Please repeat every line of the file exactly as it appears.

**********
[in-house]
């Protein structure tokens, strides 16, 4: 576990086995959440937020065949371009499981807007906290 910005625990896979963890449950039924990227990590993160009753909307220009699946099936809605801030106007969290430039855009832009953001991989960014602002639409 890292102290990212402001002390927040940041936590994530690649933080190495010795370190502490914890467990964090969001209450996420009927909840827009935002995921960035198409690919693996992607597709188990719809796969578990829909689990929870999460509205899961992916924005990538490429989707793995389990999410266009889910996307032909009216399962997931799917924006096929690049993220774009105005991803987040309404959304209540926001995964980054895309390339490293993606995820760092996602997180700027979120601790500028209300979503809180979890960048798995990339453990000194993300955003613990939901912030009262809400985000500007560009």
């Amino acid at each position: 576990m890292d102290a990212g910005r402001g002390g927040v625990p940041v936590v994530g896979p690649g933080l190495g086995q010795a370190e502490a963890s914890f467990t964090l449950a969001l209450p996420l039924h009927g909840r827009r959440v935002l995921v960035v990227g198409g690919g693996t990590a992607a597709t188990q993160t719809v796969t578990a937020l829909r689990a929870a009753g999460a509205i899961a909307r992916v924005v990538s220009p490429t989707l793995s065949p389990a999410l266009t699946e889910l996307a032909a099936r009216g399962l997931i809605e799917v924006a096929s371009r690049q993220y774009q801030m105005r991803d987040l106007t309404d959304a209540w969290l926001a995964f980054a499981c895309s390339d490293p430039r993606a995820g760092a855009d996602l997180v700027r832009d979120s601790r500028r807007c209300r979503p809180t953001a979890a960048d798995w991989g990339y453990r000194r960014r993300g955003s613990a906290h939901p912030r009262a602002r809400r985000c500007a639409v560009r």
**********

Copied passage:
[in-house]
């Protein structure tokens, strides 16, 4: 576990086995959440937020065949371009499981807007906290 910005625990896979963890449950039924990227990590993160009753909307220009699946099936809605801030106007969290430039855009832009953001991989960014602002639409 890292102290990212402001002390927040940041936590994530690649933080190495010795370190502490914890467990964090969001209450996420009927909840827009935002995921960035198409690919693996992607597709188990719809796969578990829909689990929870999460509205899961992916924005990538490429989707793995389990999410266009889910996307032909009216399962997931799917924006096929690049993220774009105005991803987040309404959304209540926001995964980054895309390339490293993606995820760092996602997180700027979120601790500028209300979503809180979890960048798995990339453990000194993300955003613990939901912030009262809400985000500007560009």
């Amino acid at each position: 576990m890292d102290a990212g910005r402001g002390g927040v625990p940041v936590v994530g896979p690649g933080l190495g086995q010795a370190e502490a963890s914890f467990t964090l449950a969001l209450p996420l039924h009927g909840r827009r959440v935002l995921v960035v990227g198409g690919g693996t990590a992607a597709t188990q993160t719809v796969t578990a937020l829909r689990a929870a009753g999460a509205i899961a909307r992916v924005v990538s220009p490429t989707l793995s065949p389990a999410l266009t699946e889910l996307a032909a099936r009216g399962l997931i809605e799917v924006a096929s371009r690049q993220y774009q801030m105005r991803d987040l106007t309404d959304a209540w969290l926001a995964f980054a499981c895309s390339d490293p430039r993606a995820g760092a855009d996602l997180v700027r832009d979120s601790r500028r807007c209300r979503p809180t953001a979890a960048d798995w991989g990339y453990r000194r960014r993300g955003s613990a906290h939901p912030r009262a602002r809400r985000c500007a639409v560009r």